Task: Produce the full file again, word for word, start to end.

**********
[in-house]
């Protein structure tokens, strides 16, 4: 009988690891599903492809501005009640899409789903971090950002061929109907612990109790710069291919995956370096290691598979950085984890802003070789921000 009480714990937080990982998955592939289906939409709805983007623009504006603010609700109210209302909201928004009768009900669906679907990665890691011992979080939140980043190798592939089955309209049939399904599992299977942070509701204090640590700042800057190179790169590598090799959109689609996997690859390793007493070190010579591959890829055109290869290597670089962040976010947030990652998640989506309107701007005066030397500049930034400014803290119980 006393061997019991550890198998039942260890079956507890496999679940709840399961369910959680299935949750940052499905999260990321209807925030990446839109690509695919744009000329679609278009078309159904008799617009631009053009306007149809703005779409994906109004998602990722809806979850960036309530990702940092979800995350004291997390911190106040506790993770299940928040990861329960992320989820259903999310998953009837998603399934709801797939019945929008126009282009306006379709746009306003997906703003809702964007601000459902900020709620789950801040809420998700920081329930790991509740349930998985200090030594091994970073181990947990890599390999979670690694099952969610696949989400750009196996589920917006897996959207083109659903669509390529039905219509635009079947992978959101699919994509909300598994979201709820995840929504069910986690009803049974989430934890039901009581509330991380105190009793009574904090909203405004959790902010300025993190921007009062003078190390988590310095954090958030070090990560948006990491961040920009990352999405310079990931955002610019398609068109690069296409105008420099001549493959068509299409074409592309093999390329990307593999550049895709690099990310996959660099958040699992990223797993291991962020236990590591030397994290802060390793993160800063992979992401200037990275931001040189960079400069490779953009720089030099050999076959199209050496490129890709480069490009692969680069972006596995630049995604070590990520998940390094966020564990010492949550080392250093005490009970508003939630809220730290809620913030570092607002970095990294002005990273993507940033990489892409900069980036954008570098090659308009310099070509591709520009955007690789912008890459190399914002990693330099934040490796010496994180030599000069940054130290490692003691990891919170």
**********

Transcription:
[in-house]
């Protein structure tokens, strides 16, 4: 009988690891599903492809501005009640899409789903971090950002061929109907612990109790710069291919995956370096290691598979950085984890802003070789921000 009480714990937080990982998955592939289906939409709805983007623009504006603010609700109210209302909201928004009768009900669906679907990665890691011992979080939140980043190798592939089955309209049939399904599992299977942070509701204090640590700042800057190179790169590598090799959109689609996997690859390793007493070190010579591959890829055109290869290597670089962040976010947030990652998640989506309107701007005066030397500049930034400014803290119980 006393061997019991550890198998039942260890079956507890496999679940709840399961369910959680299935949750940052499905999260990321209807925030990446839109690509695919744009000329679609278009078309159904008799617009631009053009306007149809703005779409994906109004998602990722809806979850960036309530990702940092979800995350004291997390911190106040506790993770299940928040990861329960992320989820259903999310998953009837998603399934709801797939019945929008126009282009306006379709746009306003997906703003809702964007601000459902900020709620789950801040809420998700920081329930790991509740349930998985200090030594091994970073181990947990890599390999979670690694099952969610696949989400750009196996589920917006897996959207083109659903669509390529039905219509635009079947992978959101699919994509909300598994979201709820995840929504069910986690009803049974989430934890039901009581509330991380105190009793009574904090909203405004959790902010300025993190921007009062003078190390988590310095954090958030070090990560948006990491961040920009990352999405310079990931955002610019398609068109690069296409105008420099001549493959068509299409074409592309093999390329990307593999550049895709690099990310996959660099958040699992990223797993291991962020236990590591030397994290802060390793993160800063992979992401200037990275931001040189960079400069490779953009720089030099050999076959199209050496490129890709480069490009692969680069972006596995630049995604070590990520998940390094966020564990010492949550080392250093005490009970508003939630809220730290809620913030570092607002970095990294002005990273993507940033990489892409900069980036954008570098090659308009310099070509591709520009955007690789912008890459190399914002990693330099934040490796010496994180030599000069940054130290490692003691990891919170």